Lady beetles deteriorate rapidly if not handled properly. Lady beetles need to be kept refrigerated until they are released. Live lady beetles on display in stores are attractive for customers, but beetles left out at room temperature rapidly deteriorate. Also, lady beetles are often dehydrated and need water, especially if they have been held at room temperature, even for a few hours. Stores or gardeners are advised to mist lady beetles with water in a squirt bottle before placing them in the refrigerator for storage, making sure not to let water puddle in containers. When purchasing lady beetles, inspect the container and make sure almost all beetles are alive. Lady beetles purchased from primary suppliers (those who obtain beetles directly from collectors) may be healthier than those held in stores for several weeks.
Use adequate release rates. UC research shows that high numbers of lady beetles are required to control aphids. One large, heavily infested rose bush in the landscape required two applications of about 1,500 lady beetles each, spaced a week apart. Most packages sold in stores contain only enough lady beetles to treat one aphid-infested shrub or a few small plants. Larger qualities can be purchased from online lady beetle suppliers.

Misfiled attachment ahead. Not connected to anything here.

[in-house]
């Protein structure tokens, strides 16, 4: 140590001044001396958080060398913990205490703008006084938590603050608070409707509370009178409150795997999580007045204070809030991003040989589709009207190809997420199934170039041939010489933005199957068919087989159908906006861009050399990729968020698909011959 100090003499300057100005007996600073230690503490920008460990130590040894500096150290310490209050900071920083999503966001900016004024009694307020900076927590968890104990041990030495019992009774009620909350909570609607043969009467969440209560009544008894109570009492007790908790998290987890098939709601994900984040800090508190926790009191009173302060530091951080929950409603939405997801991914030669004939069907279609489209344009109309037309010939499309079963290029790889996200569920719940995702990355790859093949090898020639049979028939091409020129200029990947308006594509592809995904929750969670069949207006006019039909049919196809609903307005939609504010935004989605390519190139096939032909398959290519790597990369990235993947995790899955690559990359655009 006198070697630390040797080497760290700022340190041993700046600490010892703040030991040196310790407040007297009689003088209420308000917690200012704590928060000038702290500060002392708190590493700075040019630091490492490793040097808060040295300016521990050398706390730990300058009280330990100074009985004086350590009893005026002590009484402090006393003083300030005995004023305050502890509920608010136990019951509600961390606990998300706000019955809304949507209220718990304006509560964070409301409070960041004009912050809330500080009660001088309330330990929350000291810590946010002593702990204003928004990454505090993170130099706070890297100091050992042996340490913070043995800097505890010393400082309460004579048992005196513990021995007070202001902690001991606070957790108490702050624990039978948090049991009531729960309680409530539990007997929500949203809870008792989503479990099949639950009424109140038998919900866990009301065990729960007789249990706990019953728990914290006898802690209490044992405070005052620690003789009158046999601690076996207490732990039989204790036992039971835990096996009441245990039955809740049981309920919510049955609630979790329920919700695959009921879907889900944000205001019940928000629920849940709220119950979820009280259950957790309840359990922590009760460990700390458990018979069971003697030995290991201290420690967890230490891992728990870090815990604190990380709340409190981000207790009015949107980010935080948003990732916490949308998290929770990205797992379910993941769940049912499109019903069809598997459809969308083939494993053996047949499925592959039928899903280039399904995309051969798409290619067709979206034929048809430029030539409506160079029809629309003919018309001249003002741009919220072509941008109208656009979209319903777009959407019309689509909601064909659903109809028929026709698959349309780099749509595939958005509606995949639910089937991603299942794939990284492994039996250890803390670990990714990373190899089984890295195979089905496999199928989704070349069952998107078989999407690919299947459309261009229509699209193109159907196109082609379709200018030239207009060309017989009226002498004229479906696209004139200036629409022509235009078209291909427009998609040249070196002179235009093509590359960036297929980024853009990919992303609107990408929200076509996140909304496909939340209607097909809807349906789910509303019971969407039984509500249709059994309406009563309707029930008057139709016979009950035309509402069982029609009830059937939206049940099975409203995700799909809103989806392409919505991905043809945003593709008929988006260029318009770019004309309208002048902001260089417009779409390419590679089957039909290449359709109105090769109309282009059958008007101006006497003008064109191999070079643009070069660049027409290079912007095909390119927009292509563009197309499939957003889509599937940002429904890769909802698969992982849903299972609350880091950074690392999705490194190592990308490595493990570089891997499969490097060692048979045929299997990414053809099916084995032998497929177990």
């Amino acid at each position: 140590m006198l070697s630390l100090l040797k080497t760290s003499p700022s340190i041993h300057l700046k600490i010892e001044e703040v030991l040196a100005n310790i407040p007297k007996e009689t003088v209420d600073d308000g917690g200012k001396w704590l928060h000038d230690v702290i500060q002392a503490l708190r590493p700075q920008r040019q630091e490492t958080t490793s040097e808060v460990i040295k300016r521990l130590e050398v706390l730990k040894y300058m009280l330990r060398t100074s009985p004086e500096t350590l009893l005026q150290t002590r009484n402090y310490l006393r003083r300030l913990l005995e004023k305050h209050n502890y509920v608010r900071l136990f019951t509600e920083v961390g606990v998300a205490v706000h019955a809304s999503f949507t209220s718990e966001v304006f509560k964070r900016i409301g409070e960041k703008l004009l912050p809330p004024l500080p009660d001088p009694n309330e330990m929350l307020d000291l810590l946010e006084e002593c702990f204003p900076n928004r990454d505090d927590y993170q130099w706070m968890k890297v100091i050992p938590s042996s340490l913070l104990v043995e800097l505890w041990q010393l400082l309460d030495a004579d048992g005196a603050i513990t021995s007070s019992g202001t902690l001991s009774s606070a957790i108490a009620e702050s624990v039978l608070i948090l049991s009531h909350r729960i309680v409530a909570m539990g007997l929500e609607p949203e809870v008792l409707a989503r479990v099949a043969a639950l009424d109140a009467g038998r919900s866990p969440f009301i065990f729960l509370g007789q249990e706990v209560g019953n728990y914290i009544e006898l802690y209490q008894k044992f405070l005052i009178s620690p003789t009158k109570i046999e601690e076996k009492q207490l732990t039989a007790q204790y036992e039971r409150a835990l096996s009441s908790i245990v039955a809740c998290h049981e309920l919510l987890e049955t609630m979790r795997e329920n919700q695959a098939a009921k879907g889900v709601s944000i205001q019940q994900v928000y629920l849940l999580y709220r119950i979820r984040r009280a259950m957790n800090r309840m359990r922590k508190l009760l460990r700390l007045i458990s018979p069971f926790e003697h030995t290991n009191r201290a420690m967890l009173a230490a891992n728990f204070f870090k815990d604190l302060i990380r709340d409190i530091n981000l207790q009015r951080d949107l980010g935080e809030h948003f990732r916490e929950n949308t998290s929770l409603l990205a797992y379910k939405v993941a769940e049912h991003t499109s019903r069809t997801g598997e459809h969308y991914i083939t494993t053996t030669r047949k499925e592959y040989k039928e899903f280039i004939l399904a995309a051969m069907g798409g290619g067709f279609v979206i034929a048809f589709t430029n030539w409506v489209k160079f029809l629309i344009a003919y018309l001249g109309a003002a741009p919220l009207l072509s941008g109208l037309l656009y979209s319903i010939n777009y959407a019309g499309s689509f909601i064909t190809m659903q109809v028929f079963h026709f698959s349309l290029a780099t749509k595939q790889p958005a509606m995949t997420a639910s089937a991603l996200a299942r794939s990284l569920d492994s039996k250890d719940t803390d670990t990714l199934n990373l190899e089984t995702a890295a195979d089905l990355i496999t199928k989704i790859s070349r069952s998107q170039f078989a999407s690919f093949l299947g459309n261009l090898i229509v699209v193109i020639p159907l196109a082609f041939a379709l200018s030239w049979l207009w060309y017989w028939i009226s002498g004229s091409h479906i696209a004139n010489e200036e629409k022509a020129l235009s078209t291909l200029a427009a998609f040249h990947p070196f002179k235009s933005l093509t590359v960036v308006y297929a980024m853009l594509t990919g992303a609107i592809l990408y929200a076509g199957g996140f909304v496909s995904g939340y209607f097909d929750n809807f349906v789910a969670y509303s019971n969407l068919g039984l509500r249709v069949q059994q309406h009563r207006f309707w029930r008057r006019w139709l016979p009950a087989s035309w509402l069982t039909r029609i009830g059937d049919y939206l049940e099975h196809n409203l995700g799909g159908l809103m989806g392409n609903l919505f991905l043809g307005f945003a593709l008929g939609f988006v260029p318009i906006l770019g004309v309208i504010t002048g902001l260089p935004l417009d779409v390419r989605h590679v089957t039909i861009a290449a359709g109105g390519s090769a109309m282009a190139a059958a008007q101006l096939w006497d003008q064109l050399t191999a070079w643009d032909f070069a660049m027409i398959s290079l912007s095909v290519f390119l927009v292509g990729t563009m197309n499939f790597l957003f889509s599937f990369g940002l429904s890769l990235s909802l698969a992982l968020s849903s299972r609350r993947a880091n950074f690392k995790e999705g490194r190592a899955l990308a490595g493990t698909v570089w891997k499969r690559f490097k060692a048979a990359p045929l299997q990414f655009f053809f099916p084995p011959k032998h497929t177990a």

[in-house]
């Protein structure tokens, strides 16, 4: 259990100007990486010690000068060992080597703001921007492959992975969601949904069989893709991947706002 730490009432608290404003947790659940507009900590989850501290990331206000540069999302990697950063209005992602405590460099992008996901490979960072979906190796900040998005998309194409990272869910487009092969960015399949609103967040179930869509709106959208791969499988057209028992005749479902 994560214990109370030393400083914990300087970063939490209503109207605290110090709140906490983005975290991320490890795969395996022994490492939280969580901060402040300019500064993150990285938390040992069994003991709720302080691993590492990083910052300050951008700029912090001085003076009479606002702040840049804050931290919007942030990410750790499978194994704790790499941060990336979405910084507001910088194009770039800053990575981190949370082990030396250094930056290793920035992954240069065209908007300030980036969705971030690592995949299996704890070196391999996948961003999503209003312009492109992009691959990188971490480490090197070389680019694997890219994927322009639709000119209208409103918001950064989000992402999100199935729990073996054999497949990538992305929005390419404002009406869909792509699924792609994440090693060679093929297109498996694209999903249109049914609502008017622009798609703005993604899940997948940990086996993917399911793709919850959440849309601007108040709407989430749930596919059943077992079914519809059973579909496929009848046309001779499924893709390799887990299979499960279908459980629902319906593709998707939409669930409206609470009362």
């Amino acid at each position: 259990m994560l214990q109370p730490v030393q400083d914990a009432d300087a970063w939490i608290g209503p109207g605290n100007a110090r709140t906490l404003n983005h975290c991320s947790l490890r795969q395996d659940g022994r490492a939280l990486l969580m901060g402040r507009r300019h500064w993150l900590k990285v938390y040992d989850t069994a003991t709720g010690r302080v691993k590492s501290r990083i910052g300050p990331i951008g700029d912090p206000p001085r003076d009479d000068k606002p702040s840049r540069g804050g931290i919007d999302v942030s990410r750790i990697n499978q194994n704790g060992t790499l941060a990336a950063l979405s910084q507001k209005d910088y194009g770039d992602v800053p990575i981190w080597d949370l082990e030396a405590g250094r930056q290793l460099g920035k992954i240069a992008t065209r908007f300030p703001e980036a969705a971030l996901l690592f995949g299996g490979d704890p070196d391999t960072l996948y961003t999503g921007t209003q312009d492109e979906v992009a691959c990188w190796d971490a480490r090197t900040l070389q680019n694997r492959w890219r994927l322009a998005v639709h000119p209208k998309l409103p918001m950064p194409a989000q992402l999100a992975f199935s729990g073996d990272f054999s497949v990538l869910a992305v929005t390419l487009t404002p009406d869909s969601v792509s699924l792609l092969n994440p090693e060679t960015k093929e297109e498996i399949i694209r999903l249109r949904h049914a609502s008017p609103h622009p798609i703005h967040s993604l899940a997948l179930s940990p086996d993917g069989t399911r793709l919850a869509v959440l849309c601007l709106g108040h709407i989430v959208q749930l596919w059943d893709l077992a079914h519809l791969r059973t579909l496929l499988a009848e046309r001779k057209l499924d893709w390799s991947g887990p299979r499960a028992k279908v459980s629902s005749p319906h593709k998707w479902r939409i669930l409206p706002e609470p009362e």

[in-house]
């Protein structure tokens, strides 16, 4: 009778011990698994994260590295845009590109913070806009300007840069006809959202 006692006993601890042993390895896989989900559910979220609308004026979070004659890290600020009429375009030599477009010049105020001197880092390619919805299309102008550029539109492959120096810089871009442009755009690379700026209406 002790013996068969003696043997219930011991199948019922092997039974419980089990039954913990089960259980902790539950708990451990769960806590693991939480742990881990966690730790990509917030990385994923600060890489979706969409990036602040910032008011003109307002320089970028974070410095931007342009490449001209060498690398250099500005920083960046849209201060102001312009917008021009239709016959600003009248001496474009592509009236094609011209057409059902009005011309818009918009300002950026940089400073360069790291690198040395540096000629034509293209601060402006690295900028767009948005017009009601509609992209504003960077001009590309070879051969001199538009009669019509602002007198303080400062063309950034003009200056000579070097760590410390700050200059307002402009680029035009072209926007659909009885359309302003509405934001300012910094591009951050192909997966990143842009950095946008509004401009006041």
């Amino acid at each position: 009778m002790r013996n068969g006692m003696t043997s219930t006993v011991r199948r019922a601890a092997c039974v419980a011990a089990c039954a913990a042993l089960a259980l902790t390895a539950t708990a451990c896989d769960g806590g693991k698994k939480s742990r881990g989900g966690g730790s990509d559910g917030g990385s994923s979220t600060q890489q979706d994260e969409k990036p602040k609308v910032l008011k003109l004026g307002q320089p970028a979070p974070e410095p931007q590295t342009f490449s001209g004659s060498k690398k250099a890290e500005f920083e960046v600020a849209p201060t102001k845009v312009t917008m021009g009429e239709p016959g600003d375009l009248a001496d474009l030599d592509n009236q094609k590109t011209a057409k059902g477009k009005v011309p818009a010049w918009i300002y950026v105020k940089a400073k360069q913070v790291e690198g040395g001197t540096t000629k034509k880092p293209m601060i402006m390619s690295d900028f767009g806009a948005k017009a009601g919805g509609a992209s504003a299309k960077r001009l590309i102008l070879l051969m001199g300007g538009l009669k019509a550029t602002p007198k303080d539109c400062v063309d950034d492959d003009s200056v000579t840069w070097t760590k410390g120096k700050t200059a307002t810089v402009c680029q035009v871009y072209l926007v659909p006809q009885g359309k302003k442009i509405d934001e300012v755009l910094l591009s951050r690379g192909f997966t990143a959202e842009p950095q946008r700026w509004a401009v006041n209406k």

Lady beetles need a good supply of aphids. There is no point in releasing them on plants with few aphids. Lady beetles are voracious aphid feeders and an adult beetle will eat 50 or more aphids a day. The convergent lady beetle, which is the species sold for release, feeds almost entirely on aphids and will not remain on plants with low aphid populations and will not control other garden pests.
Release lady beetles at dusk or early evening. Lady beetles will fly away almost immediately if released during the heat of the day or where the sun is shining, so wait until evening to release them. Spray a fine mist of water on the plants before the release. Giving beetles a drink may keep them around longer. Place beetles at the base of plants or in the crotches of low branches. Lady beetles will crawl higher into the plant in search of aphids. Once lady beetles begin to fly, they are likely to fly a substantial distance, often outside the boundaries of your garden. Don't release lady beetles on plants that have been sprayed with insecticides. Residues from most insecticides are likely to kill the beetles. However, insecticidal soaps and oils, once dry, won't leave toxic residues.
Expect lady beetles to fly away in a few days. Even when released with care, lady beetles will fly away within a few days. About 95 percent of released beetles in research studies flew away within 48 hours. The remainder were gone within 4 or 5 days. Lady beetles are unlikely to lay eggs on the plants they are released on. If aphids return a week or two later, gardeners will need to release more lady beetles, hose aphids off with water, use insecticidal soap sprays, or wait for other native aphid natural enemies to fly in.